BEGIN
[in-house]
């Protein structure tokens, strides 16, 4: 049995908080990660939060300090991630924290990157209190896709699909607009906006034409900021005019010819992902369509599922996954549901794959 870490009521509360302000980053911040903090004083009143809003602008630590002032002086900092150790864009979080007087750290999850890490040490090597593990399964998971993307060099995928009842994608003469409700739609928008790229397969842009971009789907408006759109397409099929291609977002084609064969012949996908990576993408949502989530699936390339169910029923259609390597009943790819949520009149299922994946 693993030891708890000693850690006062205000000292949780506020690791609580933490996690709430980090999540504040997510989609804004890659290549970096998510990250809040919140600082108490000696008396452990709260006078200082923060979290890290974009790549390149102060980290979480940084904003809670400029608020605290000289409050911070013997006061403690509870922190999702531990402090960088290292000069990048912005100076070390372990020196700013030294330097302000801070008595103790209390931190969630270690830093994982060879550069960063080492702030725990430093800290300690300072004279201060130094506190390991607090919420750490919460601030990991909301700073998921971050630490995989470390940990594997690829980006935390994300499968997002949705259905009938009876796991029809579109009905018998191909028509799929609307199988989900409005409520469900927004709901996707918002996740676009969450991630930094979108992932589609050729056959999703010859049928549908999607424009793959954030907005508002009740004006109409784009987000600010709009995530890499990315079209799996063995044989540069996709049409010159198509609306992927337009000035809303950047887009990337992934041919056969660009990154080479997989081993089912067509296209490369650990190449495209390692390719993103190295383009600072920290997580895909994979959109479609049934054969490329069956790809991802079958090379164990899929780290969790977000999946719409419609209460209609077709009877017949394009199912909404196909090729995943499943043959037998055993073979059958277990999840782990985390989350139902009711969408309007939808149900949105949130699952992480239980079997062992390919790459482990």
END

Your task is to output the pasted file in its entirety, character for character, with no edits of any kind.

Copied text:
[in-house]
């Protein structure tokens, strides 16, 4: 049995908080990660939060300090991630924290990157209190896709699909607009906006034409900021005019010819992902369509599922996954549901794959 870490009521509360302000980053911040903090004083009143809003602008630590002032002086900092150790864009979080007087750290999850890490040490090597593990399964998971993307060099995928009842994608003469409700739609928008790229397969842009971009789907408006759109397409099929291609977002084609064969012949996908990576993408949502989530699936390339169910029923259609390597009943790819949520009149299922994946 693993030891708890000693850690006062205000000292949780506020690791609580933490996690709430980090999540504040997510989609804004890659290549970096998510990250809040919140600082108490000696008396452990709260006078200082923060979290890290974009790549390149102060980290979480940084904003809670400029608020605290000289409050911070013997006061403690509870922190999702531990402090960088290292000069990048912005100076070390372990020196700013030294330097302000801070008595103790209390931190969630270690830093994982060879550069960063080492702030725990430093800290300690300072004279201060130094506190390991607090919420750490919460601030990991909301700073998921971050630490995989470390940990594997690829980006935390994300499968997002949705259905009938009876796991029809579109009905018998191909028509799929609307199988989900409005409520469900927004709901996707918002996740676009969450991630930094979108992932589609050729056959999703010859049928549908999607424009793959954030907005508002009740004006109409784009987000600010709009995530890499990315079209799996063995044989540069996709049409010159198509609306992927337009000035809303950047887009990337992934041919056969660009990154080479997989081993089912067509296209490369650990190449495209390692390719993103190295383009600072920290997580895909994979959109479609049934054969490329069956790809991802079958090379164990899929780290969790977000999946719409419609209460209609077709009877017949394009199912909404196909090729995943499943043959037998055993073979059958277990999840782990985390989350139902009711969408309007939808149900949105949130699952992480239980079997062992390919790459482990």